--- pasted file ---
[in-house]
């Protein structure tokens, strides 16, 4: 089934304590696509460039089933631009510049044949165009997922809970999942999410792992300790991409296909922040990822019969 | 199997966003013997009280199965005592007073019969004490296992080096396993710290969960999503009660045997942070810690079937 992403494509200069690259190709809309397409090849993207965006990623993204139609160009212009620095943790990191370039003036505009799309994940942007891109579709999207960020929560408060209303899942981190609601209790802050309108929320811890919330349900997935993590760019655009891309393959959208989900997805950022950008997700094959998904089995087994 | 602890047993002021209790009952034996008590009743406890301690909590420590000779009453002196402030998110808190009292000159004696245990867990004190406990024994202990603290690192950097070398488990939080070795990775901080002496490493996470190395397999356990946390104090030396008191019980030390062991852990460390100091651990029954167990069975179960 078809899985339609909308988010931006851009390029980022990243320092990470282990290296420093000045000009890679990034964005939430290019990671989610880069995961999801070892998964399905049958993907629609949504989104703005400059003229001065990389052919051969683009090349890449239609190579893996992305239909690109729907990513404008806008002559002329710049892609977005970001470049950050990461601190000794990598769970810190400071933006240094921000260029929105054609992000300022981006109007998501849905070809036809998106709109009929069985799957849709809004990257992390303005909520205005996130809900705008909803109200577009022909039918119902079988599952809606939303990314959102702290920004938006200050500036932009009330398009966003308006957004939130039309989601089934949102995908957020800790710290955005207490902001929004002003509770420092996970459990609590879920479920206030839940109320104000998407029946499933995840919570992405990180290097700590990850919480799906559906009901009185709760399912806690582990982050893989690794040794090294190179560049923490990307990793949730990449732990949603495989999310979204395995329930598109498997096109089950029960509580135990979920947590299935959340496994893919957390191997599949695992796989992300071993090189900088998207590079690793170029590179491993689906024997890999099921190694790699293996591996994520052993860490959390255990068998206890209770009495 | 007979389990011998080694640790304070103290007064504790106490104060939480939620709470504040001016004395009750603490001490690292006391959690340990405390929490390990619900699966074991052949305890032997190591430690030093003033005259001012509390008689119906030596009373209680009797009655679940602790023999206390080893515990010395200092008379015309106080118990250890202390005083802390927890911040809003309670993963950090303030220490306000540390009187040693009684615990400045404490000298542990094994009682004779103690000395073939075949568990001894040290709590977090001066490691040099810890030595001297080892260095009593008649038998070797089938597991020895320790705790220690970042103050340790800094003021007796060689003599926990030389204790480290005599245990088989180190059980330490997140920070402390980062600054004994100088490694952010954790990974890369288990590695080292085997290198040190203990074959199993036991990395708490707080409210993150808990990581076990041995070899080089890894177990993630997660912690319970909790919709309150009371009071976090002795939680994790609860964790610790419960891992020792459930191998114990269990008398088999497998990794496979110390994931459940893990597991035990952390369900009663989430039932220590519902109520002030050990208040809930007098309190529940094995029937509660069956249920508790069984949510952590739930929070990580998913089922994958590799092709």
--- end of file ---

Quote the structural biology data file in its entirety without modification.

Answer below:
[in-house]
């Protein structure tokens, strides 16, 4: 089934304590696509460039089933631009510049044949165009997922809970999942999410792992300790991409296909922040990822019969 | 199997966003013997009280199965005592007073019969004490296992080096396993710290969960999503009660045997942070810690079937 992403494509200069690259190709809309397409090849993207965006990623993204139609160009212009620095943790990191370039003036505009799309994940942007891109579709999207960020929560408060209303899942981190609601209790802050309108929320811890919330349900997935993590760019655009891309393959959208989900997805950022950008997700094959998904089995087994 | 602890047993002021209790009952034996008590009743406890301690909590420590000779009453002196402030998110808190009292000159004696245990867990004190406990024994202990603290690192950097070398488990939080070795990775901080002496490493996470190395397999356990946390104090030396008191019980030390062991852990460390100091651990029954167990069975179960 078809899985339609909308988010931006851009390029980022990243320092990470282990290296420093000045000009890679990034964005939430290019990671989610880069995961999801070892998964399905049958993907629609949504989104703005400059003229001065990389052919051969683009090349890449239609190579893996992305239909690109729907990513404008806008002559002329710049892609977005970001470049950050990461601190000794990598769970810190400071933006240094921000260029929105054609992000300022981006109007998501849905070809036809998106709109009929069985799957849709809004990257992390303005909520205005996130809900705008909803109200577009022909039918119902079988599952809606939303990314959102702290920004938006200050500036932009009330398009966003308006957004939130039309989601089934949102995908957020800790710290955005207490902001929004002003509770420092996970459990609590879920479920206030839940109320104000998407029946499933995840919570992405990180290097700590990850919480799906559906009901009185709760399912806690582990982050893989690794040794090294190179560049923490990307990793949730990449732990949603495989999310979204395995329930598109498997096109089950029960509580135990979920947590299935959340496994893919957390191997599949695992796989992300071993090189900088998207590079690793170029590179491993689906024997890999099921190694790699293996591996994520052993860490959390255990068998206890209770009495 | 007979389990011998080694640790304070103290007064504790106490104060939480939620709470504040001016004395009750603490001490690292006391959690340990405390929490390990619900699966074991052949305890032997190591430690030093003033005259001012509390008689119906030596009373209680009797009655679940602790023999206390080893515990010395200092008379015309106080118990250890202390005083802390927890911040809003309670993963950090303030220490306000540390009187040693009684615990400045404490000298542990094994009682004779103690000395073939075949568990001894040290709590977090001066490691040099810890030595001297080892260095009593008649038998070797089938597991020895320790705790220690970042103050340790800094003021007796060689003599926990030389204790480290005599245990088989180190059980330490997140920070402390980062600054004994100088490694952010954790990974890369288990590695080292085997290198040190203990074959199993036991990395708490707080409210993150808990990581076990041995070899080089890894177990993630997660912690319970909790919709309150009371009071976090002795939680994790609860964790610790419960891992020792459930191998114990269990008398088999497998990794496979110390994931459940893990597991035990952390369900009663989430039932220590519902109520002030050990208040809930007098309190529940094995029937509660069956249920508790069984949510952590739930929070990580998913089922994958590799092709």